Wednesday, December 8, 2010

Gimme Shelter

I am taking Microeconomics this term (and have my final tomorrow, eek!) and we talk about markets, supply, and demand quite as a bit. As we all buy things, analyzing markets and consumer behavior is pretty interesting, especially when you start looking into abnormal or malfunctioning markets, like monopolies.

Having come to A2 from NYC, the vast differences in the rental housing market definitely caught me off guard. In New York, as soon as you see an apartment you like, you have to put in an application for it, lest someone else snatch it up. And you can't really look more than a month in advance of your move. So, there's about a two week period of being glued to your cellphone. Stressful!

Here, housing rentals are nearly the opposite - people look for housing almost a year in advance. Leases almost exclusively run September to September, or May to May, and a nine month lease is highly coveted. Perhaps most shockingly, your landlord can ask you if you plan to move a mere seventy-five days after your lease starts. After my first year in A2, I decided to move, and ended up signing a lease in December for an apartment I wouldn't move into for another eight months.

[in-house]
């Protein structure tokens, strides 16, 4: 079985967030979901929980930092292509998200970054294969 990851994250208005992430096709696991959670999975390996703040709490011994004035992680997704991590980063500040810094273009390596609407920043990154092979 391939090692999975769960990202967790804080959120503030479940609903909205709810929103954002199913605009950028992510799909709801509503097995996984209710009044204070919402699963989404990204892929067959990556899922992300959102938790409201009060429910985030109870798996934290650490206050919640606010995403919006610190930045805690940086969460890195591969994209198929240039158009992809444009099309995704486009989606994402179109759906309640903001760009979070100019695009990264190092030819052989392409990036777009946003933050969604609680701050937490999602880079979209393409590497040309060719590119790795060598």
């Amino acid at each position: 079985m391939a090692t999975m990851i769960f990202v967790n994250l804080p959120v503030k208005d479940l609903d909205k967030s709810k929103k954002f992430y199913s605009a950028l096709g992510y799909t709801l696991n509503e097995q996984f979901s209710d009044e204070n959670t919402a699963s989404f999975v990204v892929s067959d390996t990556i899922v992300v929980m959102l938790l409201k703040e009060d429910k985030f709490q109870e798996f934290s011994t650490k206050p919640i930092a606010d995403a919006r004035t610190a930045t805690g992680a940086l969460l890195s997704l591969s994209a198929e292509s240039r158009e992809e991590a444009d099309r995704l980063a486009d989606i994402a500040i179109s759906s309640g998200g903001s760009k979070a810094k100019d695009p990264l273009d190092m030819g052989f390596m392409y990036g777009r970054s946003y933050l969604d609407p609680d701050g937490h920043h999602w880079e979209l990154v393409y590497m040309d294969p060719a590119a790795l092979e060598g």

Some of the vagaries of the A2 market caught me by surprise. The worst of all was when I moved out of that first apartment. Stupidly (or not, as I contested), I assumed that my twelve month lease actually ran for twelve months. But in actuality, it started on August 26th and ended on August 19th of the following year (though I was still charged a full month's rent). Getting a phone call from your landlord asking why you haven't turned in your keys yet made for a horribly stressful, though ultimately catastrophe-free, move-out, as Mr. Houston can attest to.

Unsurprisingly, the University takes a large role in setting some standards for the rental market and in "approving" landlords. Also unsurprisingly, there are a few mega-landlords in town - Wilson White and Arch being two of the best known - but they don't necessarily dominate. I had a good experience with my first landlord, CMB, who were very understanding regarding my confusion about my move-out date. My current landlord, Arbor Properties, is also quite good, though much smaller in size and holdings. Despite the idiosyncrasies of the market, at least it's not a monopoly.

1 comment:

  1. There does seem to be a shortage of supply though. Moving back to Ann Arbor from Hyde Park I suffered a bit of sticker shock.